The Health Gazette : Treating Diabetes

Treating Diabetes

What You Probably Don’t  Know, But Should About Treating Diabetes!

Here are the top five things you should do to treat diabetes in order of importance:

  1. Don’t smoke. This is the most important thing you can do to prevent heart attacks and strokes and improve your life expectancy particularly if you have diabetes.
  2. Control your Blood pressure. This is the next most important thing you can do. Your blood pressure should be below 140/90.  For every 15 patients whose blood pressure is controlled over 10 years, one life will be saved. For every six patients whose blood pressure is controlled, 1 patient avoided a serious diabetes related complication such as blindness, heart attack, stroke, amputation or kidney failure.  Since I have about 276 diabetes patients who also have hypertension, if I controlled them all, I could save 18 lives and prevent 46 serious complications of diabetes over 10 years!
  3. Take Metformin. It has been proven to be superior to all other diabetic medication. One life over 10 years is saved for every 15 diabetic patients treated with metformin.
  4. Take a statin (Lovastatin, atorvastatin, ETC.) It is now recommended all patients with diabetes between the ages of 40 and 75 take a statin if the LDL cholesterol is over 70. It only takes treating 27 patients for four years to prevent a major heart attack or stoke.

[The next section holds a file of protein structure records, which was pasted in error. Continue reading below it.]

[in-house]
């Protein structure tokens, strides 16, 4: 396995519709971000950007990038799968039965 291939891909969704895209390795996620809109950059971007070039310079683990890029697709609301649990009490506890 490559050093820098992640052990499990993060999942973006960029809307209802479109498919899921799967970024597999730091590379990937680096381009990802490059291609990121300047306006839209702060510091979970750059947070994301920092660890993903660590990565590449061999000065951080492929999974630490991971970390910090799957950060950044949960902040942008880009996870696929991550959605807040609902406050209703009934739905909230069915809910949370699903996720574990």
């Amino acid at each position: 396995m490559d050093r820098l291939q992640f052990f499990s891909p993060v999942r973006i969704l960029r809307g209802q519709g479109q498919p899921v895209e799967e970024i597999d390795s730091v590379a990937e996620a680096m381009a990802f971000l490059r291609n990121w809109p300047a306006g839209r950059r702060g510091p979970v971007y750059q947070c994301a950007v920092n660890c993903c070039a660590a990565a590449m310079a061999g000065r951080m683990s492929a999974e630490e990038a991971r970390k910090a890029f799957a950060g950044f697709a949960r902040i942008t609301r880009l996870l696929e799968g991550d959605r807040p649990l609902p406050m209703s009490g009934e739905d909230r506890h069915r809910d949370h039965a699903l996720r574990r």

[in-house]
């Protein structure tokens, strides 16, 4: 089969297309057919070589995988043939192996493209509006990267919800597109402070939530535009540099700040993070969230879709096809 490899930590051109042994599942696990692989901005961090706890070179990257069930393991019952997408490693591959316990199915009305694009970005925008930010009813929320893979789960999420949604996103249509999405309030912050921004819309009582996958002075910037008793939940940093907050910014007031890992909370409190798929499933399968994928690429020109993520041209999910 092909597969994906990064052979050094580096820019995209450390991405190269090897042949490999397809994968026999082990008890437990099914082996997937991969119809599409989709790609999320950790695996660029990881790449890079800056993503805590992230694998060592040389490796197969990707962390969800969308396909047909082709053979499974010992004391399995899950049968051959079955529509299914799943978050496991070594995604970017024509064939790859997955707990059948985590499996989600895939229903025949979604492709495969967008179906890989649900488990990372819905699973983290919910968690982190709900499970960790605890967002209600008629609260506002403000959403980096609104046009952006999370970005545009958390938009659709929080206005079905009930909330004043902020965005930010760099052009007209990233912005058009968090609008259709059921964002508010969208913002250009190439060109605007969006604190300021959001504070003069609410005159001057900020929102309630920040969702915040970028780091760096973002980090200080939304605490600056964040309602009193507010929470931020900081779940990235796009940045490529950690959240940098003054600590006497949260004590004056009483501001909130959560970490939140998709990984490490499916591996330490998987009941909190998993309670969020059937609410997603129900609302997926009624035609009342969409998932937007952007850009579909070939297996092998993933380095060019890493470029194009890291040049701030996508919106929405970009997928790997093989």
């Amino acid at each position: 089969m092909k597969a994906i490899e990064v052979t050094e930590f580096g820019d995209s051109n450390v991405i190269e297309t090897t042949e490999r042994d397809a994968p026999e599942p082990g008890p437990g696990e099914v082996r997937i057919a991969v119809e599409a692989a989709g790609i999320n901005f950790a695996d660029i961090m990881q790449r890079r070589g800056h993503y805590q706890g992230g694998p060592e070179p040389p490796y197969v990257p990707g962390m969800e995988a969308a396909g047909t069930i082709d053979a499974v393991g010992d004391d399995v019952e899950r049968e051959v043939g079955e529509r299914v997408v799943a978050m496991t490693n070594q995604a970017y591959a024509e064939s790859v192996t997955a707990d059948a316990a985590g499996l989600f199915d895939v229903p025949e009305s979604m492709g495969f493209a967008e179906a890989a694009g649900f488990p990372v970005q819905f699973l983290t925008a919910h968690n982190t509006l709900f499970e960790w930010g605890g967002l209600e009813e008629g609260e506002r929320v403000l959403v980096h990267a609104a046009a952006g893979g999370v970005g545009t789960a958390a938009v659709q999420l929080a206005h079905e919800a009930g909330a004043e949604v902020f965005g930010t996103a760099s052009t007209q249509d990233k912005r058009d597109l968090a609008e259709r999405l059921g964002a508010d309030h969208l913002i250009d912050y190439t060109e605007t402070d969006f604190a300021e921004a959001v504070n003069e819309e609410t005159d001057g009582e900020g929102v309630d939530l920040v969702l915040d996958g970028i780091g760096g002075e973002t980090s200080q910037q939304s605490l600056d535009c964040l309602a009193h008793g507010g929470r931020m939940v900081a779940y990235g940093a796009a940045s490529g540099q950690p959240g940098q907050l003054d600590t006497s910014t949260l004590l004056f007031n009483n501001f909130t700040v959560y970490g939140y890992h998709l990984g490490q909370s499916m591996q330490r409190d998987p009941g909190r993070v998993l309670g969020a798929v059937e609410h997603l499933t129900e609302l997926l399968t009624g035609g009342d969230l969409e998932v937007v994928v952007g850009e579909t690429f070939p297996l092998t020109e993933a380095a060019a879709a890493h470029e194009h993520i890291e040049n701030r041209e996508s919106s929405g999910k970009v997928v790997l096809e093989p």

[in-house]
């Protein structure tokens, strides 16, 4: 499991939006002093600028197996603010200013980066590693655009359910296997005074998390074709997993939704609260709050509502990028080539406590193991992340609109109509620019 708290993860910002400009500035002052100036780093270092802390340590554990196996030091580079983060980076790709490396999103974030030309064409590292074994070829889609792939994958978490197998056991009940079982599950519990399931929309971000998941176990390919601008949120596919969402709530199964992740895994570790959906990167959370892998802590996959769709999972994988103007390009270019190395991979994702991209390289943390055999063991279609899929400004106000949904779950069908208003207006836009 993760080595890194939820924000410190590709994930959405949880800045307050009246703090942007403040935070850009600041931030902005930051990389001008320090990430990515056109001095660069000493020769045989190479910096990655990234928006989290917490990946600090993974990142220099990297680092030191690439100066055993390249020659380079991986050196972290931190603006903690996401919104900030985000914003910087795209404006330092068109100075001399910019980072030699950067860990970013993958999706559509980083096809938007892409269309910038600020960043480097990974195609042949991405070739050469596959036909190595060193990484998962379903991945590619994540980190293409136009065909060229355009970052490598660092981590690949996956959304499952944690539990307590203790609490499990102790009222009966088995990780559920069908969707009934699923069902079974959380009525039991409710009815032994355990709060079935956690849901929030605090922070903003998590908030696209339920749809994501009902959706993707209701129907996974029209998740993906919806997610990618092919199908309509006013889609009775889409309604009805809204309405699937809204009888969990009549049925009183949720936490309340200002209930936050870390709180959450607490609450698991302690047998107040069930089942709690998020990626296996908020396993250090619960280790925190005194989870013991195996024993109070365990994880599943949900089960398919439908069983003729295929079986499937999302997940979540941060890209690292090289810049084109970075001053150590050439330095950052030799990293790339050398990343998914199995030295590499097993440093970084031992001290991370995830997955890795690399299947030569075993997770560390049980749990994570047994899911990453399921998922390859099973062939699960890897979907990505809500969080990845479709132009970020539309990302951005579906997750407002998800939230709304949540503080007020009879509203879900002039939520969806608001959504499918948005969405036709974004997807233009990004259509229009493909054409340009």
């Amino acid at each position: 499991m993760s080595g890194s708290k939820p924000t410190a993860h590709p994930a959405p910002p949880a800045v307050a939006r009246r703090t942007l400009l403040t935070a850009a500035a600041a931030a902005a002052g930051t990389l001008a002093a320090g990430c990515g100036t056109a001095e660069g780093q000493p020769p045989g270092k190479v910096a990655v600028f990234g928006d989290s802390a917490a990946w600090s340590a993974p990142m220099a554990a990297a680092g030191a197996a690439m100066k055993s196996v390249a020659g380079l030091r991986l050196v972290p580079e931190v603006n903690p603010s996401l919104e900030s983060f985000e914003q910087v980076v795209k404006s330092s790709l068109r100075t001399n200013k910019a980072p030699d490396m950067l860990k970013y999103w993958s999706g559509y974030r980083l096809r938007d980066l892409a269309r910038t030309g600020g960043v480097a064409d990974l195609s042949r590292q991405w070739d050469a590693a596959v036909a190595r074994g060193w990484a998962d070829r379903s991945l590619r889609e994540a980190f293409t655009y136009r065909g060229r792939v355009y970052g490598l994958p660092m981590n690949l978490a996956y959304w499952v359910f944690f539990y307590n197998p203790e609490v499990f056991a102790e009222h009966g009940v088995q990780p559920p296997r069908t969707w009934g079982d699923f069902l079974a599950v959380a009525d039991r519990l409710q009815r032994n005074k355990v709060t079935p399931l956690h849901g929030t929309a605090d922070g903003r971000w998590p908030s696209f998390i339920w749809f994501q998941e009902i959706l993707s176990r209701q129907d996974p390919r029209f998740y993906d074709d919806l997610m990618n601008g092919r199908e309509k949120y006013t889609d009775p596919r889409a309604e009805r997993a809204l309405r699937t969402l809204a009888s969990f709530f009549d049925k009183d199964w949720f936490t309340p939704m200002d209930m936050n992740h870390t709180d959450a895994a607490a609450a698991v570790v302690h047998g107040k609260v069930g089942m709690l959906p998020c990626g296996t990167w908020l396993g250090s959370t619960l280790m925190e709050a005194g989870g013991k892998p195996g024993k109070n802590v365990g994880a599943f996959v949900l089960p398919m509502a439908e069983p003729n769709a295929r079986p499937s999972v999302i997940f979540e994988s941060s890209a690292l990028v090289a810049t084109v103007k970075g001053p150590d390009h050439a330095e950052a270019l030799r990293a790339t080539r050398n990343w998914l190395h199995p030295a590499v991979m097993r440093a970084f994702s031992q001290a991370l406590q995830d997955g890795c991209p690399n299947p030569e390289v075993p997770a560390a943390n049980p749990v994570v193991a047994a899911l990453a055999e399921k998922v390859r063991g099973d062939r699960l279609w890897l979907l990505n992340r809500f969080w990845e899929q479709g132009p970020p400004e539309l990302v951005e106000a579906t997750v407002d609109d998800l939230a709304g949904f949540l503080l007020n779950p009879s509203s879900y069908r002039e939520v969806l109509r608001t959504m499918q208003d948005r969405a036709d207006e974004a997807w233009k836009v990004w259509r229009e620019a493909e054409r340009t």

5. Control your blood sugar to keep your HgbA1c under 8.0.  Low blood sugars can result in heart attacks so call the office for adjustment of your medication if your blood sugar is low.

Other helpful facts you should know:

  • Exercise and weight loss is very important in the treatment of diabetes and can actually eliminate the disease. I have personally had dozens of patients who after weight loss and exercise have been able to stop their medication and eliminate the diagnosis of diabetes altogether!
  • It is important to get a pneumonia shot when first diagnosed with diabetes. It only needs to be repeated at age 65 and at least 5 years after the first pneumonia shot.
  • Get a flu shot yearly usually in September.
  • The Diabetes Center helps educate patients about diabetes. Studies show that patients have fewer complications if they attend the Diabetes Center when first diagnosed with diabetes.
  • The relationship of high blood pressure and strokes is based on blood pressure readings taken in a doctor’s office. Therefore, blood pressures taken at home can be completely normal and if your blood pressures are high in a doctor’s office you still may be at a higher risk of having a heart attack or stroke.
  • The diastolic blood pressure should not be under 65 in elderly people.

 


The information provided above is offered as a community service about health-care issues and is not a substitute for individual consultation. Advice on individual problems should be obtained from your personal physician. This information is based on research by the author and represents his interpretation of the literature.